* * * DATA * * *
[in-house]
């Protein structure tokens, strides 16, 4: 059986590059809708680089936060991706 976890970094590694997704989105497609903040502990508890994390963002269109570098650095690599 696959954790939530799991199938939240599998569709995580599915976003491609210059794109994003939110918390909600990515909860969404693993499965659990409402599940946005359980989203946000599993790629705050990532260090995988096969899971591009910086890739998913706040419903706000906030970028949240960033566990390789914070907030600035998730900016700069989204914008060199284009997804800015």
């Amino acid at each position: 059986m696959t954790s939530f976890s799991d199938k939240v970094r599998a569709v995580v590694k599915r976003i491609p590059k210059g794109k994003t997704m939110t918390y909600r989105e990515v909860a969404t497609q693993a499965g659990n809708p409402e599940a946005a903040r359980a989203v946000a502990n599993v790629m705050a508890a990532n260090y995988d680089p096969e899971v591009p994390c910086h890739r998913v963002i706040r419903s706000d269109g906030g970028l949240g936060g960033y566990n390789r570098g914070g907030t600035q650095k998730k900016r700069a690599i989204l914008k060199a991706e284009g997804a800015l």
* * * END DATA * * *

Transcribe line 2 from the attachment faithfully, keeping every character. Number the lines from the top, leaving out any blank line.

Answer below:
């Protein structure tokens, strides 16, 4: 059986590059809708680089936060991706 976890970094590694997704989105497609903040502990508890994390963002269109570098650095690599 696959954790939530799991199938939240599998569709995580599915976003491609210059794109994003939110918390909600990515909860969404693993499965659990409402599940946005359980989203946000599993790629705050990532260090995988096969899971591009910086890739998913706040419903706000906030970028949240960033566990390789914070907030600035998730900016700069989204914008060199284009997804800015």